Preston has a population of around 135, 000 people and is expanding both physically and in terms of its economic development. The government's strategy is to become the third city in the Northwest, after Liverpool and Manchester and with its strategic location in the heart of Lancashire, Preston benefits from a strong business and retail base, along with an solid reputation as an attractive place to work, live and invest.
Preston is an ancient market town and received its first Royal Charter in 1179. In the 1950s and 1960s there was a great deal of slum clearance in Preston. The Preston by-pass was built in 1958 and the St Georges Shopping Centre in 1964. In 2002 Preston was given official city status, making it England's newest city. Major expansion in recent years is set to continue further with the progression of major projects such as the Tithebarn scheme, which will regenerate the city centre.
The economy in Preston is largely based on long standing manufacturing industries such as engineering and textiles. Major employers in the city include Alstom (train manufactures) and BAe Systems (military/commercial aircraft manufacturing). The city has also experienced a growth in its service industry and IT sector and many businesses now use professional recruitment agencies such as Daniel Adams to advertise their administrative, secretarial and finance vacancies. The city is also an important university town, home to the University of Central Lancashire, with a student population of more than 32,000.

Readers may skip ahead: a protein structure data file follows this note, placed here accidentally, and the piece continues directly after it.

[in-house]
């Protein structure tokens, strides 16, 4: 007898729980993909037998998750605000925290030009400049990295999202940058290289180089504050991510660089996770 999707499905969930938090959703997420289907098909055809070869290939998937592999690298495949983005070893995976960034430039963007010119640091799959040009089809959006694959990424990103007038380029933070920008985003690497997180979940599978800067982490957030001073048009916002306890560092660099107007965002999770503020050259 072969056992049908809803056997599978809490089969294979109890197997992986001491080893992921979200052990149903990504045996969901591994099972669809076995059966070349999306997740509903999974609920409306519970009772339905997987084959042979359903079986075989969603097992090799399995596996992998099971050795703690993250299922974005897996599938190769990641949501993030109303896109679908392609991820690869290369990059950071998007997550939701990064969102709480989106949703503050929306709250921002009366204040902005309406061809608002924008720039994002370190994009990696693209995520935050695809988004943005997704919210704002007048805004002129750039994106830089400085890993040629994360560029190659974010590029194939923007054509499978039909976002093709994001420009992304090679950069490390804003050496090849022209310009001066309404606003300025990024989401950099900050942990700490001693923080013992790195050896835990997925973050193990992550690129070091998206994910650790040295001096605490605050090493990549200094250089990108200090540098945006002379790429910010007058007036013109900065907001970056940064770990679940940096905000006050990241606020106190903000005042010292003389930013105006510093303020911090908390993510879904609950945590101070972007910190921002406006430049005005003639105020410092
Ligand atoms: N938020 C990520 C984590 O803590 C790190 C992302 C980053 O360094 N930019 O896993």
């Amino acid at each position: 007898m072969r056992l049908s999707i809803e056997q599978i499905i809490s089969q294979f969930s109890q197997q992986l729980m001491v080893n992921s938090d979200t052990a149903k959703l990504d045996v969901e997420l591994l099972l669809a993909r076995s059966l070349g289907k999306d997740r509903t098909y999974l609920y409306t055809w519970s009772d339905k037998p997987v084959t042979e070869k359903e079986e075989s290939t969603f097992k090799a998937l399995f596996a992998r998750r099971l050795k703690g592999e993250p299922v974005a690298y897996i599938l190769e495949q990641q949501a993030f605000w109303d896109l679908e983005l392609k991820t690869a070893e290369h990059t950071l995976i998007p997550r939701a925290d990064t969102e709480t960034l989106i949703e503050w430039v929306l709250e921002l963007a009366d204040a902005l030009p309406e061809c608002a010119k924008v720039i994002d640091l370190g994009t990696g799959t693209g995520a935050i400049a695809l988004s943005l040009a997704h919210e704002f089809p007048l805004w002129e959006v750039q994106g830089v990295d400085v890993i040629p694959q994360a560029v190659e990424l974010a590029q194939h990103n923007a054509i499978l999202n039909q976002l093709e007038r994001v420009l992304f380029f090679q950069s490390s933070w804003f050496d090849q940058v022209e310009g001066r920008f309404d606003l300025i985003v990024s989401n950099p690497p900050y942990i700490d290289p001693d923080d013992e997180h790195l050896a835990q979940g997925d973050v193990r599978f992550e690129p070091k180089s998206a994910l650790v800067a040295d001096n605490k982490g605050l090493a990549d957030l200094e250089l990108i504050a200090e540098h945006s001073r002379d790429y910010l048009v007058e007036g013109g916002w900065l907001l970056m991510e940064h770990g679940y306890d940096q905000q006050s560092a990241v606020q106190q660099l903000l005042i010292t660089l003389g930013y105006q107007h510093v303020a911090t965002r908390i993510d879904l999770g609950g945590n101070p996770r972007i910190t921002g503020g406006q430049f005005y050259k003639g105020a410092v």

Preston has developed into a culturally diverse city, and its community includes residents from a wide range of ethnic backgrounds. Beyond the bustling city centre, the city also offers a relaxed lifestyle with seven major parks, a waterfront development at Riversway Docklands and leafy suburbs that extend out to rural villages in the surrounding countryside.
Ongoing regeneration and development projects are transforming Preston into a regional hub. In 2009, work began on the city's Business Improvement District which is redefining the Preston City centre through a partnership between businesses, local authorities, and other organisations, all of them working together to improve the trading environment.
The city was also named European City of Sport 2012, which will mean around 100 sporting events will be held during that year, including the UK corporate games which are expected to draw over 5000 delegates to compete in 22 sports over 3 days.